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How Being an Authorized User Affects Your Credit Score

The primary account holder and authorized user may influence one another's score.

A man is using a credit card to make a contactless payment in public.
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If you want to improve your credit score or establish credit and want to avoid signing up for secured credit card, you might consider becoming an authorized user for another cardholder's account. As an authorized user, you will receive a credit card associated with the primary cardholder's line of credit. Both an authorized user and the primary cardholder Where your credit score goes depends on how you use your credit card and the primary cardholder's credit behavior. 

What is an authorized user?

An authorized user is a person who is added to someone else's credit card account. You'll be issued a credit card as an authorized user, but the primary account holder is responsible for making payments against the balance. Becoming an authorized user can help you build a positive credit history. Still, a handful of factors contribute to that outcome, including the primary cardholder's credit behavior and whether or not the data is reported to the three credit bureaus -- Experian, Equifax and TransUnion. 

How to become an authorized user

The process to add an authorized user varies by issuer, but in most cases, the primary cardholder can add an authorized user online or through the bank's mobile app. You may have to call the bank if you can't add someone via your account online. Once you initiate the process, you'll need to provide the authorized user's full name, date of birth and Social Security number. 

Different issuers have different policies regarding who can be added as an authorized user to an account. Several require the authorized user to be at least 18 years old; others have a lower age requirement or no age minimum at all. Similarly, some issuers will report the account's activity to the credit bureaus on behalf of the authorized user. Others will do so only if the authorized user is above a certain age, and the age limit varies from issuer to issuer. As such, if you're looking to help a child enhance their credit score by making them an authorized user on your account, confirm their eligibility with your issuer.

Risks of being an authorized user

There's minimal risk involved with becoming an authorized user if you join a well-managed credit card account, meaning the primary cardholder maintains a low credit utilization and always pays their bill on time and in full. But your credit score will take a hit if the primary cardholder racks up a balance and fails to pay it back. 

The primary accountholder takes on more risk in this scenario because they are responsible for any debt that comes with having an authorized user. Establishing a pay-back plan between both parties is essential to ensure the balance is covered at the end of each billing cycle.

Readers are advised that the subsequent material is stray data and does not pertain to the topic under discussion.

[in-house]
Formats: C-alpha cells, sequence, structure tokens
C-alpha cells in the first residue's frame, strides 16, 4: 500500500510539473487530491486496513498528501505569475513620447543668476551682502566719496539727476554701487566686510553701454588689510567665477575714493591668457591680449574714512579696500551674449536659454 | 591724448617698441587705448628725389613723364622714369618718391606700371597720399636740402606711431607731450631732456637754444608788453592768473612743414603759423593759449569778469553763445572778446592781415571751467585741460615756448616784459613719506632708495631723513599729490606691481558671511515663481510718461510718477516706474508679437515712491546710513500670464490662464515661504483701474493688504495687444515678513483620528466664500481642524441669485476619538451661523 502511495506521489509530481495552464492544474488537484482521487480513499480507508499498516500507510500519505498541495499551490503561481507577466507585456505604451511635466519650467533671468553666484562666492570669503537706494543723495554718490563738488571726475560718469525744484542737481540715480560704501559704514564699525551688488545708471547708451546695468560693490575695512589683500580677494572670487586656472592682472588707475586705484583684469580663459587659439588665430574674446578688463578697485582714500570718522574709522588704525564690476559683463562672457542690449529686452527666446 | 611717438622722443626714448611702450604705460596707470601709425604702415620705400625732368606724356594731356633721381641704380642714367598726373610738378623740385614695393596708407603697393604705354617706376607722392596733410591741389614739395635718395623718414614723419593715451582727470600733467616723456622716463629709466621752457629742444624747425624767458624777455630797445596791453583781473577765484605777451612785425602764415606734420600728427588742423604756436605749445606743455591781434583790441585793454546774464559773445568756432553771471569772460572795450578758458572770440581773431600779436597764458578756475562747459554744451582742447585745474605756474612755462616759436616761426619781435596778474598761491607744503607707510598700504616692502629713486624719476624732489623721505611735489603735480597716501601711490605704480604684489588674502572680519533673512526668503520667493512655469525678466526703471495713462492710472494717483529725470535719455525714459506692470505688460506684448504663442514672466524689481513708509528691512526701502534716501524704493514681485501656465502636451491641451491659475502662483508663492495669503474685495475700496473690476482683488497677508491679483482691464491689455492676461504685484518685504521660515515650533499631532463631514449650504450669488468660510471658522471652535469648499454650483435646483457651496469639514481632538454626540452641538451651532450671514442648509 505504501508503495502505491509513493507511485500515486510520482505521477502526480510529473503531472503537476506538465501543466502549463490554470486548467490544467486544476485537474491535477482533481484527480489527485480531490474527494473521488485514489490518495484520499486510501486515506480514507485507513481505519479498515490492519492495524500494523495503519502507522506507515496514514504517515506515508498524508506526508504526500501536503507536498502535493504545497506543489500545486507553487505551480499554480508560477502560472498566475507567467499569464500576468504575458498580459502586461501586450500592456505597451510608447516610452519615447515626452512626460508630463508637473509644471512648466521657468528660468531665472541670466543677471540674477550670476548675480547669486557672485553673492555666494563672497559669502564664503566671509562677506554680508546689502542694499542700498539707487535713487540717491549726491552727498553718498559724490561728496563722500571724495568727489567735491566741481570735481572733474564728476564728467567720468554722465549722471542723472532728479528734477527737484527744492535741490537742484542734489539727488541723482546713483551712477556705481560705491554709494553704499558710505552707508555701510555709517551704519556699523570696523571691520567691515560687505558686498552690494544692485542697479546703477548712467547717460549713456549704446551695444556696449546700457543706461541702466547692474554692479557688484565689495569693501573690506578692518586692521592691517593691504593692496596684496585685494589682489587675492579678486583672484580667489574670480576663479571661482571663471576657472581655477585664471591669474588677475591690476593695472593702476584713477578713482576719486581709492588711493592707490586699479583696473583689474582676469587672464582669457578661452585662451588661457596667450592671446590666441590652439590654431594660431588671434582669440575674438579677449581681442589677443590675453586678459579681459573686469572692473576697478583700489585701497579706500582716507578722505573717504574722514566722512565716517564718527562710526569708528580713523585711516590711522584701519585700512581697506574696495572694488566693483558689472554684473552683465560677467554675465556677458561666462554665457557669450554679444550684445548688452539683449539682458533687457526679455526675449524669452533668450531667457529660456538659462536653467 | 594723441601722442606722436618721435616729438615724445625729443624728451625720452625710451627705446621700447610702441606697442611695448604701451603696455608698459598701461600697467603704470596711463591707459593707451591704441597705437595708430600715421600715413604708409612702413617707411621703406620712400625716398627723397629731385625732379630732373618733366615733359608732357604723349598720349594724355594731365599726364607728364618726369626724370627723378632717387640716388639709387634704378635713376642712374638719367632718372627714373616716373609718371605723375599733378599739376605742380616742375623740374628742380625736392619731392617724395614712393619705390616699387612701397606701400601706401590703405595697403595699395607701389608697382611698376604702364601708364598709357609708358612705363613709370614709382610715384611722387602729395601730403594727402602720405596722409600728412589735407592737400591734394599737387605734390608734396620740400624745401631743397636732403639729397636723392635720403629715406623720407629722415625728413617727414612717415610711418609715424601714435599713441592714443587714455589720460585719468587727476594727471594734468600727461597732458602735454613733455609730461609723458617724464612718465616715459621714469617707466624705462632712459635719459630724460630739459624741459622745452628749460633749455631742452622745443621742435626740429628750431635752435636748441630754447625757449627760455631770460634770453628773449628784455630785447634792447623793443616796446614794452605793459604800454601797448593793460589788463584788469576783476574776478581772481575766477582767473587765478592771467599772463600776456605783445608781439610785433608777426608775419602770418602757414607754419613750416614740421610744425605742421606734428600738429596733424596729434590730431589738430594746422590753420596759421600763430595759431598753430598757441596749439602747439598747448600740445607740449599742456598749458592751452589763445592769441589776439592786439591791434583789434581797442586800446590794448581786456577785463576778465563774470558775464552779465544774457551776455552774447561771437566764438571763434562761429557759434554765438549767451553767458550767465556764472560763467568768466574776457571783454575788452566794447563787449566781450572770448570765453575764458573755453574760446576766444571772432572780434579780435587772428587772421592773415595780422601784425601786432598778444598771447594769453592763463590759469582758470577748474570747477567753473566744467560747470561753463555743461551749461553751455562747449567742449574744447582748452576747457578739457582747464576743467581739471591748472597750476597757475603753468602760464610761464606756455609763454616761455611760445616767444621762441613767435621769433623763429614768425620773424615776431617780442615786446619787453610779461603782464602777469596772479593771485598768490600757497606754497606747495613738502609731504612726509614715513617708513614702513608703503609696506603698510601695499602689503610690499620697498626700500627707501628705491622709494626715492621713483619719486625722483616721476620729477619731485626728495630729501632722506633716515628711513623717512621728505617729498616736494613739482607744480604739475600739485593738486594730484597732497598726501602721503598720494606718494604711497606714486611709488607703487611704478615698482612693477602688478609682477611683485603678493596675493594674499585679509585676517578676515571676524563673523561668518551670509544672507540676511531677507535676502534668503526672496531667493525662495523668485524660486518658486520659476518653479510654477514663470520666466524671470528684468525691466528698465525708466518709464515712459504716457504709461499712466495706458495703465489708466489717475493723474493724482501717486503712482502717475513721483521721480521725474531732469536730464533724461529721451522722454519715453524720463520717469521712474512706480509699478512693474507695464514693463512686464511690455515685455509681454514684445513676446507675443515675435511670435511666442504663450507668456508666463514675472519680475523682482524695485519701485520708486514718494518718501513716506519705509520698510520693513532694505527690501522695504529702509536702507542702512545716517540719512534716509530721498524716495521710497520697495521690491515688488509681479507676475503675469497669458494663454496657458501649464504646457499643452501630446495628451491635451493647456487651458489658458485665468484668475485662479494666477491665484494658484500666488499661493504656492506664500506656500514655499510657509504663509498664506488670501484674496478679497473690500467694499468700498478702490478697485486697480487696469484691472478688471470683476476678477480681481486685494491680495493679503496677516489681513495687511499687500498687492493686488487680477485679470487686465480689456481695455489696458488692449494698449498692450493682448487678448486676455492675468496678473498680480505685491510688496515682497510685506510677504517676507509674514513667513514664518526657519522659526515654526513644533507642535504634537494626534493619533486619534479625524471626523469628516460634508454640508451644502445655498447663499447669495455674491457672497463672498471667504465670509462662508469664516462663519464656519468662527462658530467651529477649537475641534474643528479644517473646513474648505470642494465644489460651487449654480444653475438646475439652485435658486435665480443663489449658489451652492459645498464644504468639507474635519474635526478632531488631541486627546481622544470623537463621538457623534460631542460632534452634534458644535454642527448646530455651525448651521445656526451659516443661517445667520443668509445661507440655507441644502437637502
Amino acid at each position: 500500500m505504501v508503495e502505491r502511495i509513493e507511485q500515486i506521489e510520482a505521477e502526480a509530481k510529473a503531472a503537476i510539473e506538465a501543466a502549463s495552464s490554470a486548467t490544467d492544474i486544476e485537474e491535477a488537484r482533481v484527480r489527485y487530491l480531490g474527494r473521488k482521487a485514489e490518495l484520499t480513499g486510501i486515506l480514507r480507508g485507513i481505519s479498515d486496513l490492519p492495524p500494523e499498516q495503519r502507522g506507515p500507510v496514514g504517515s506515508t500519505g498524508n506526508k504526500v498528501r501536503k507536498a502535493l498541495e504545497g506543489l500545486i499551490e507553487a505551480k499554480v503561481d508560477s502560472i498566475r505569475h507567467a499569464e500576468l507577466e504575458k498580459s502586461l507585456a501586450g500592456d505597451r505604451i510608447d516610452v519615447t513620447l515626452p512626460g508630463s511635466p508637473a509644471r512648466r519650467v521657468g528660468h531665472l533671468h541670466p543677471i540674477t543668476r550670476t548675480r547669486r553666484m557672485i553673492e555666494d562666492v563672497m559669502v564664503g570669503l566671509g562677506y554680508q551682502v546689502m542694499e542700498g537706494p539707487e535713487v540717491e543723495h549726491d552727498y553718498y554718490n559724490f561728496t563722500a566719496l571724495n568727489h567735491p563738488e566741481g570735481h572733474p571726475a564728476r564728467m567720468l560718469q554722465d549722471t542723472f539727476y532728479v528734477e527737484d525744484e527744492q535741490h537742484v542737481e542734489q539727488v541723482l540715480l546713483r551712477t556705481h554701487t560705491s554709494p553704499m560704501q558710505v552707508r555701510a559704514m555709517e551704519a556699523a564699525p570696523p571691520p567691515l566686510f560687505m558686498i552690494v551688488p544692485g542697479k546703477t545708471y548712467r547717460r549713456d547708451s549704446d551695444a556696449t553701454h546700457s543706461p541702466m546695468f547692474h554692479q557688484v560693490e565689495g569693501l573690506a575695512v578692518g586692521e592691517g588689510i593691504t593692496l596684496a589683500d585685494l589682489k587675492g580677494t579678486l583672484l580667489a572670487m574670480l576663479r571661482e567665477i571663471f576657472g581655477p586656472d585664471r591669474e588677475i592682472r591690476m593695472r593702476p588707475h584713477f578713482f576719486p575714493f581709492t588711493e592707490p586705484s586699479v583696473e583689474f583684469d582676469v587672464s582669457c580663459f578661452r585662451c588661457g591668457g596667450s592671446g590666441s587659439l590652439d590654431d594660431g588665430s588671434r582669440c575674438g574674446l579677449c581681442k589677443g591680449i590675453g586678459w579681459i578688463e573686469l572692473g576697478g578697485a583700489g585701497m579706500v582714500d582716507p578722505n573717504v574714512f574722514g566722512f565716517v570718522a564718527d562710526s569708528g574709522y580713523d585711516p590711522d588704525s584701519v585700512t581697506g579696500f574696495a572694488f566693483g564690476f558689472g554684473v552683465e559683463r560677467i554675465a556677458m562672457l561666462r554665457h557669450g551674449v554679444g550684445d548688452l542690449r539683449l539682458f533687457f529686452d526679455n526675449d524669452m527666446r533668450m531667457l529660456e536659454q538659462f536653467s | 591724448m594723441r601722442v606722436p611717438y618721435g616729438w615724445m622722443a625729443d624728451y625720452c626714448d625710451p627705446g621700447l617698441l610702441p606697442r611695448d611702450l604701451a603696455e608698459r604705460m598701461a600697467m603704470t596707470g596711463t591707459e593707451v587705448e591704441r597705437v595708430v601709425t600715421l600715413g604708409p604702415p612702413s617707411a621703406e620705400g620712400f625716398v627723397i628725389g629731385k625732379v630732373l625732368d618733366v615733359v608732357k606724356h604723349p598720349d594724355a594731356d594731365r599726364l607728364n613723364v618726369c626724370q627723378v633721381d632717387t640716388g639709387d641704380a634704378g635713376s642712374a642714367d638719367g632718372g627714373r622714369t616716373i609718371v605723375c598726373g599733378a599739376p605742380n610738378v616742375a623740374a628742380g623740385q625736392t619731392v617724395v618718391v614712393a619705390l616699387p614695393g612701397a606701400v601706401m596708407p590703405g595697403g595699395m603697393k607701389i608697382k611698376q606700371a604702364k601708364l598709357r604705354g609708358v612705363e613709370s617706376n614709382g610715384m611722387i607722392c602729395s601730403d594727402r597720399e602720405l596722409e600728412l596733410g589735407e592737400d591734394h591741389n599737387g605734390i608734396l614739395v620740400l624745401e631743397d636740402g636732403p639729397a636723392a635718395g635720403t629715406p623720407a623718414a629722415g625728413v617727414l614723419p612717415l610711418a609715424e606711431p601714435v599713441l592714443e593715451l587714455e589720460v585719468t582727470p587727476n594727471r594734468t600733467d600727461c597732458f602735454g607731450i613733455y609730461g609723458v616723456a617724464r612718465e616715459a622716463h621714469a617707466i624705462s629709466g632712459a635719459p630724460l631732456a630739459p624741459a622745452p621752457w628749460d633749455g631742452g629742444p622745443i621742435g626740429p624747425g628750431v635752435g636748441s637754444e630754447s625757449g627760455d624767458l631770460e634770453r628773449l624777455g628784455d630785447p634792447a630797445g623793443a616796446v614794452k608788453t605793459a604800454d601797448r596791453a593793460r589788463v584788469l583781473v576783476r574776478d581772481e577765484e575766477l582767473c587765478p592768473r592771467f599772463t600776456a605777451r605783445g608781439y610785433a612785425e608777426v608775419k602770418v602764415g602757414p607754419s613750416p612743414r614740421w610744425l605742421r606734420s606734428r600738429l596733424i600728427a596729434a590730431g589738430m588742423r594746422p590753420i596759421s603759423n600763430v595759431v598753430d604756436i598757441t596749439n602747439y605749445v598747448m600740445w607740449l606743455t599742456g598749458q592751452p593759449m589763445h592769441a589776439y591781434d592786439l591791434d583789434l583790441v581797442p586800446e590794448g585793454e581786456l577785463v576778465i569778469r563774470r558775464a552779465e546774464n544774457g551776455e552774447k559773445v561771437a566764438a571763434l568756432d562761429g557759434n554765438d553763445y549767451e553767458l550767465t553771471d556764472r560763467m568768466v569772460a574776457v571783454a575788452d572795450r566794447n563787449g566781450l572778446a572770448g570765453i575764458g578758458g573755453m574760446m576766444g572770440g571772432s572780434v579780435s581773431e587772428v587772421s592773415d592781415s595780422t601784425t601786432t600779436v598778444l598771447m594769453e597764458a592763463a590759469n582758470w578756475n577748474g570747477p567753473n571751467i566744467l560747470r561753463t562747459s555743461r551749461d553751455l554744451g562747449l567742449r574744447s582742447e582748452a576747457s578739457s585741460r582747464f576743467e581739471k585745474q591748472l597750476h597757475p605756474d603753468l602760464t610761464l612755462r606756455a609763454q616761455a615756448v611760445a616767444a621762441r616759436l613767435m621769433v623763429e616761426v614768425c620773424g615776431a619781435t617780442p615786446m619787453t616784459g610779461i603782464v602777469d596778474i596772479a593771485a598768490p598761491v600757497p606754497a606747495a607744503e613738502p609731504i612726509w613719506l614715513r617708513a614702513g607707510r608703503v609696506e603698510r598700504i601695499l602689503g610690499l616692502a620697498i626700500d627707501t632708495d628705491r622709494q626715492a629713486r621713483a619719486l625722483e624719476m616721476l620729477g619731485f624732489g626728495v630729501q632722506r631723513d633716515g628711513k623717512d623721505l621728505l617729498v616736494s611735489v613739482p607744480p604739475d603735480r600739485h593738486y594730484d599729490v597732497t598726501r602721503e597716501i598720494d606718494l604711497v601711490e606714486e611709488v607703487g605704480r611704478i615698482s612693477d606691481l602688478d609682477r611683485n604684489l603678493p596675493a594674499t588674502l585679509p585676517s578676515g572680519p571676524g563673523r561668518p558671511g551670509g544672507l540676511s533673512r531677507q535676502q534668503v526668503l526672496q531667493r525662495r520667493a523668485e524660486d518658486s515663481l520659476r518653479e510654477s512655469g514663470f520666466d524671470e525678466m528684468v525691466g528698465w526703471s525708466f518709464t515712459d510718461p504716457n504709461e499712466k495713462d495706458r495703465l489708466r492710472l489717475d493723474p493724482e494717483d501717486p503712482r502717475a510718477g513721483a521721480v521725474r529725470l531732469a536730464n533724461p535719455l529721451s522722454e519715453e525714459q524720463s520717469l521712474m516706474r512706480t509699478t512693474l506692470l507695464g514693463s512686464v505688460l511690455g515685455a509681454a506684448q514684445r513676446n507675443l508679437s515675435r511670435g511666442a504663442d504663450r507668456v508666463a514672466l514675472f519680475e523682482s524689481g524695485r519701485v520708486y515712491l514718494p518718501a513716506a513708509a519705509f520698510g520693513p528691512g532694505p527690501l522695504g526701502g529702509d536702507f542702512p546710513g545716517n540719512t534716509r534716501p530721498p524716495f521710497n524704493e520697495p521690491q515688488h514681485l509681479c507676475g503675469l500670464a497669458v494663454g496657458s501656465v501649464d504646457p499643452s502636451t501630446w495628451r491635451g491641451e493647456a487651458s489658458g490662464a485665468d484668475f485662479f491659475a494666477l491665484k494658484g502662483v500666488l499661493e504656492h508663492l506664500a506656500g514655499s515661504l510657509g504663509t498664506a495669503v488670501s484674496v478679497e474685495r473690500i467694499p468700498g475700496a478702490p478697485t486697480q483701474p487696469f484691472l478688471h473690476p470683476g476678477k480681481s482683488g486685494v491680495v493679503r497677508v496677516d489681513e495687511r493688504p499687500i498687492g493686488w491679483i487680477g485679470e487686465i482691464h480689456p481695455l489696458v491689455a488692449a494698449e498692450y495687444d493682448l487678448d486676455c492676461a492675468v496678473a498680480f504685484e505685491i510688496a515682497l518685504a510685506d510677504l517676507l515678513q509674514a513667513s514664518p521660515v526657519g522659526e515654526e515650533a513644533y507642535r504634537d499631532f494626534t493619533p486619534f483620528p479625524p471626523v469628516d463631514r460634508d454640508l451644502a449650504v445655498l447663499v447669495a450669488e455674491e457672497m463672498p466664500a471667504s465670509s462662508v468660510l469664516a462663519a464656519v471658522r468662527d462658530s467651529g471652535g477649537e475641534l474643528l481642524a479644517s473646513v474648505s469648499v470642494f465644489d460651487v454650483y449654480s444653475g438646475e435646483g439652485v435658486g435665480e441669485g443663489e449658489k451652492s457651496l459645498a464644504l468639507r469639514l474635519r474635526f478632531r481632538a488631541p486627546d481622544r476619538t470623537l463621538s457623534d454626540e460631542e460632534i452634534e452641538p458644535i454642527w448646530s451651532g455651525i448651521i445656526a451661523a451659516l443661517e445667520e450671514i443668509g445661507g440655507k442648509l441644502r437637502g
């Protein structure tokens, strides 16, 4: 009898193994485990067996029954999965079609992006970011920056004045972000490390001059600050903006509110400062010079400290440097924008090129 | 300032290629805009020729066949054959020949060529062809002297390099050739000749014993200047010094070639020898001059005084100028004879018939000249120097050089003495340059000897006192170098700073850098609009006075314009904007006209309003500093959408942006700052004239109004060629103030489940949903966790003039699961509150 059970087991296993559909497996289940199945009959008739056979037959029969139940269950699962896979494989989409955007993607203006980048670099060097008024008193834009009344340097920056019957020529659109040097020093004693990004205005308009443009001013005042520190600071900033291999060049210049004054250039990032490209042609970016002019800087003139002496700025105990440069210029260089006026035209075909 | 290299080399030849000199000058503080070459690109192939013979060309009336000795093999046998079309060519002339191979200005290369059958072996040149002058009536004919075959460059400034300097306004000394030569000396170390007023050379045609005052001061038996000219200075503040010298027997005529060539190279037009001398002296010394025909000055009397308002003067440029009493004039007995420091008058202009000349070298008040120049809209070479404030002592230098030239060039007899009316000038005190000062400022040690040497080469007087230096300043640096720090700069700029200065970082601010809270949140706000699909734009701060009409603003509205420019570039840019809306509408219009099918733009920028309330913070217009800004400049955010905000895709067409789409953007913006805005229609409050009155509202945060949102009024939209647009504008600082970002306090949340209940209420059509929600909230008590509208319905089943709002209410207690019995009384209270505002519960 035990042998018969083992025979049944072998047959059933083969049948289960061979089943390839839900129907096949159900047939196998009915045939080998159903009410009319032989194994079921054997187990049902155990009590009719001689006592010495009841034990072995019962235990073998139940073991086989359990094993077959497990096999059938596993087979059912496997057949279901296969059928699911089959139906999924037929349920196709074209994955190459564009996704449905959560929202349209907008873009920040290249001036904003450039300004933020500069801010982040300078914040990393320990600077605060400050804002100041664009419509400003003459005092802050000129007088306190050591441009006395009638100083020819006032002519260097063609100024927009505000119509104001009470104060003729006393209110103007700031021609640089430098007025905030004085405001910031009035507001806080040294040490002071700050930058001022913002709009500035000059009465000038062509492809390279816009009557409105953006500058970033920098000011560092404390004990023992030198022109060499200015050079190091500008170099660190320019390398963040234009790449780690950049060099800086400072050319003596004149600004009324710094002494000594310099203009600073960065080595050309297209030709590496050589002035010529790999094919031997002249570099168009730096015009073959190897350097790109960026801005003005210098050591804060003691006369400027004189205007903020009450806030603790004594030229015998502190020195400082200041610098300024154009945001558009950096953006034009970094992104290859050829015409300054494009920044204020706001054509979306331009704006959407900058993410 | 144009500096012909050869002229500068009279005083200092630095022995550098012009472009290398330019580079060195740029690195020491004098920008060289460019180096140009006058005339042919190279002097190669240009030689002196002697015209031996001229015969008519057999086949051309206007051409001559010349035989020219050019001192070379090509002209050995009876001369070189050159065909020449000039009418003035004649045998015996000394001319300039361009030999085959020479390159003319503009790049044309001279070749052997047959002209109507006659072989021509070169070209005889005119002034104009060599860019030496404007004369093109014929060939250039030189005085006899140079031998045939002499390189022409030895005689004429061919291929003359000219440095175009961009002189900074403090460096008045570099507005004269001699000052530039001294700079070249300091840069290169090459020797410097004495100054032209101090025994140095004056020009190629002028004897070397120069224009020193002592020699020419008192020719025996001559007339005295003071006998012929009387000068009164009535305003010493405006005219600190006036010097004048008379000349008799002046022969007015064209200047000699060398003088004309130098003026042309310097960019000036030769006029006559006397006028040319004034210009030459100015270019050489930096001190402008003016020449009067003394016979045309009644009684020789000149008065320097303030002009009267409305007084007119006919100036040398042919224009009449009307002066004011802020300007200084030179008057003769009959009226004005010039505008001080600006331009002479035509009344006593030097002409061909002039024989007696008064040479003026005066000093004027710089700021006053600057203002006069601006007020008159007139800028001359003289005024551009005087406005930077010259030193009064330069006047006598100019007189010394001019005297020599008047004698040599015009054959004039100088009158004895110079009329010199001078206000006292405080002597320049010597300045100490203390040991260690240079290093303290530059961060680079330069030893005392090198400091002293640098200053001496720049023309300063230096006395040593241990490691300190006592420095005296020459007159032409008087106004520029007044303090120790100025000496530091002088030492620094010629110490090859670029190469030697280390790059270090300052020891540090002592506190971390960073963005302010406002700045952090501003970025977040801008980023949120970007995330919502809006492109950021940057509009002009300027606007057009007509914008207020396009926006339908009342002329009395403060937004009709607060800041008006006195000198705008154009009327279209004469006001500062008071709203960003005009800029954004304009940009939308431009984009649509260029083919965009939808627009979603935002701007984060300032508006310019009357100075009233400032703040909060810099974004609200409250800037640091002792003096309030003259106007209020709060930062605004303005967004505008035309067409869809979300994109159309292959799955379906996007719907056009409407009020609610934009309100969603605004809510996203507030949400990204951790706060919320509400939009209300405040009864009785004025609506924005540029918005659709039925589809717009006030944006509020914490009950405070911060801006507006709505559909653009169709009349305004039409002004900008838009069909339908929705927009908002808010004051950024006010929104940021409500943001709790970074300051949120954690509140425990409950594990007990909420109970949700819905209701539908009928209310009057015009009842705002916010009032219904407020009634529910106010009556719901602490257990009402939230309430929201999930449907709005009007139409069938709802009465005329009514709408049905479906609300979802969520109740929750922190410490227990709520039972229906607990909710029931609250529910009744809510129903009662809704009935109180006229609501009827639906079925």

Additionally, if you remove yourself as an authorized user and the credit line you are taking yourself off of happens to be your oldest line of credit, your credit score will take a hit. Length of credit history makes up 15% of your FICO credit score, and removing yourself from the oldest line of credit on your credit history can impact your credit score. Minimize the impact of an exit plan by applying for a new credit card. At this point, ideally, you will have a better grasp on your credit score and getting approved for a credit card will be easier than before. 

Does being an authorized user affect your credit score?

Depending on the primary account holder's credit behavior, becoming an authorized user can either boost or hurt your credit score. However, for the data from your authorized user account to affect your credit score, the lender needs to report the account to the three credit bureaus. If the lender does not report the activity to the credit bureaus, that particular account won't influence your credit score. 

Once the account is added to your credit history, your credit score can be positively impacted if you and the primary account holder manage the account responsibly. If the primary account holder makes consistent on-time payments, your credit score can go up. But if the account runs up a high balance that rolls over from month to month, the primary account holder's credit score will take a hit -- and so will yours. 

The bottom line

It's possible to boost your credit score as an authorized user, but you'll need to take on your fair share of responsibility. Before deciding who to ask to make you an authorized user, think about who you can rely on and who takes good care of their credit since their actions can positively and negatively impact your credit.

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